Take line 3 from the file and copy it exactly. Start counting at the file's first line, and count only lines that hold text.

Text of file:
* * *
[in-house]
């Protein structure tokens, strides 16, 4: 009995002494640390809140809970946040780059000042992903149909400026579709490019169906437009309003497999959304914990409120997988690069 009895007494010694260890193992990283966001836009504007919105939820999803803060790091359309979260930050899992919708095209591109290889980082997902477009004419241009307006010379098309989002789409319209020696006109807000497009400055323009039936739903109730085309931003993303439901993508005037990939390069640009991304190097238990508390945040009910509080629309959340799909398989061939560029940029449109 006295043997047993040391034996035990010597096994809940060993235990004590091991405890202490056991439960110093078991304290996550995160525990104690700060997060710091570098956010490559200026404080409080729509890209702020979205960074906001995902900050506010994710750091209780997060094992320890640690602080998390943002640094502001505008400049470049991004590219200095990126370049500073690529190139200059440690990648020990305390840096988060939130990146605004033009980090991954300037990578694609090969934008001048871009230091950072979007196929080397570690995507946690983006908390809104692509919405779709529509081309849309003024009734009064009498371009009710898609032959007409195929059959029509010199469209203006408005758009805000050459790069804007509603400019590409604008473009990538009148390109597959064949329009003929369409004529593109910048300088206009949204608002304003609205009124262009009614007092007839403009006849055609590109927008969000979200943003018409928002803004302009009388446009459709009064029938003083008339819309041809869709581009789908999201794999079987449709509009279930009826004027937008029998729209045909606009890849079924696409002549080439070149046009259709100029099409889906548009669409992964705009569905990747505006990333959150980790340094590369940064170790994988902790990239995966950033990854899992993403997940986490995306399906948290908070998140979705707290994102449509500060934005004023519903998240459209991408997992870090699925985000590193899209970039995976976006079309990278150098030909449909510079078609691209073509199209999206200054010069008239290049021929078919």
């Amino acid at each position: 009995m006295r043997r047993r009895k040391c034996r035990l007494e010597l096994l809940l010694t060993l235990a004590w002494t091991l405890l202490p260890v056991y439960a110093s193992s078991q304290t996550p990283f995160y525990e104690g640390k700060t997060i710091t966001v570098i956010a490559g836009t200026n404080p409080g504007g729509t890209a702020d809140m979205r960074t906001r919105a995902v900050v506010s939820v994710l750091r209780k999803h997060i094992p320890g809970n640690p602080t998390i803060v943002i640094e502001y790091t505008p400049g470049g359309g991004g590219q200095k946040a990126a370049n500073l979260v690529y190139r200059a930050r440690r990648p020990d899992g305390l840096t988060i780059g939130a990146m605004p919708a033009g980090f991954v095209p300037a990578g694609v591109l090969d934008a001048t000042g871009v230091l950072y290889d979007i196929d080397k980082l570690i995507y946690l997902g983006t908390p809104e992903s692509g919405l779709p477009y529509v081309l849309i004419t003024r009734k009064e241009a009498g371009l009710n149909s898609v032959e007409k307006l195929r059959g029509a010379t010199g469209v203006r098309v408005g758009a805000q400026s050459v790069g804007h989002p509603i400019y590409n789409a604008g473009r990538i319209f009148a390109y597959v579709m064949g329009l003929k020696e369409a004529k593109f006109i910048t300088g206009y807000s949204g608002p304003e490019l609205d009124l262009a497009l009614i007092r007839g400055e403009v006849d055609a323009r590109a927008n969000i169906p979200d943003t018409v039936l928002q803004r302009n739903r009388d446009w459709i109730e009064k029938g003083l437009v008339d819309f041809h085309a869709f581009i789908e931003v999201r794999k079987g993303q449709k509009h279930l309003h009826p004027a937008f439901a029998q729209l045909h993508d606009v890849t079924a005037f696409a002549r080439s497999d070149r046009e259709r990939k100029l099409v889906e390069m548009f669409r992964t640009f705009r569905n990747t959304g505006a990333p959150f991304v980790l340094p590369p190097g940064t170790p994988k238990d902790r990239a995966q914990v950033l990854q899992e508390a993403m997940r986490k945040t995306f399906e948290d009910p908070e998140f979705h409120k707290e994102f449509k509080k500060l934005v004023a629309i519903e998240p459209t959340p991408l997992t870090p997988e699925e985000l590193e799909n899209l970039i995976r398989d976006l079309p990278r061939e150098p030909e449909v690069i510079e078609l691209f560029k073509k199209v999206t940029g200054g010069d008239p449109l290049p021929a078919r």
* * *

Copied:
């Amino acid at each position: 009995m006295r043997r047993r009895k040391c034996r035990l007494e010597l096994l809940l010694t060993l235990a004590w002494t091991l405890l202490p260890v056991y439960a110093s193992s078991q304290t996550p990283f995160y525990e104690g640390k700060t997060i710091t966001v570098i956010a490559g836009t200026n404080p409080g504007g729509t890209a702020d809140m979205r960074t906001r919105a995902v900050v506010s939820v994710l750091r209780k999803h997060i094992p320890g809970n640690p602080t998390i803060v943002i640094e502001y790091t505008p400049g470049g359309g991004g590219q200095k946040a990126a370049n500073l979260v690529y190139r200059a930050r440690r990648p020990d899992g305390l840096t988060i780059g939130a990146m605004p919708a033009g980090f991954v095209p300037a990578g694609v591109l090969d934008a001048t000042g871009v230091l950072y290889d979007i196929d080397k980082l570690i995507y946690l997902g983006t908390p809104e992903s692509g919405l779709p477009y529509v081309l849309i004419t003024r009734k009064e241009a009498g371009l009710n149909s898609v032959e007409k307006l195929r059959g029509a010379t010199g469209v203006r098309v408005g758009a805000q400026s050459v790069g804007h989002p509603i400019y590409n789409a604008g473009r990538i319209f009148a390109y597959v579709m064949g329009l003929k020696e369409a004529k593109f006109i910048t300088g206009y807000s949204g608002p304003e490019l609205d009124l262009a497009l009614i007092r007839g400055e403009v006849d055609a323009r590109a927008n969000i169906p979200d943003t018409v039936l928002q803004r302009n739903r009388d446009w459709i109730e009064k029938g003083l437009v008339d819309f041809h085309a869709f581009i789908e931003v999201r794999k079987g993303q449709k509009h279930l309003h009826p004027a937008f439901a029998q729209l045909h993508d606009v890849t079924a005037f696409a002549r080439s497999d070149r046009e259709r990939k100029l099409v889906e390069m548009f669409r992964t640009f705009r569905n990747t959304g505006a990333p959150f991304v980790l340094p590369p190097g940064t170790p994988k238990d902790r990239a995966q914990v950033l990854q899992e508390a993403m997940r986490k945040t995306f399906e948290d009910p908070e998140f979705h409120k707290e994102f449509k509080k500060l934005v004023a629309i519903e998240p459209t959340p991408l997992t870090p997988e699925e985000l590193e799909n899209l970039i995976r398989d976006l079309p990278r061939e150098p030909e449909v690069i510079e078609l691209f560029k073509k199209v999206t940029g200054g010069d008239p449109l290049p021929a078919r």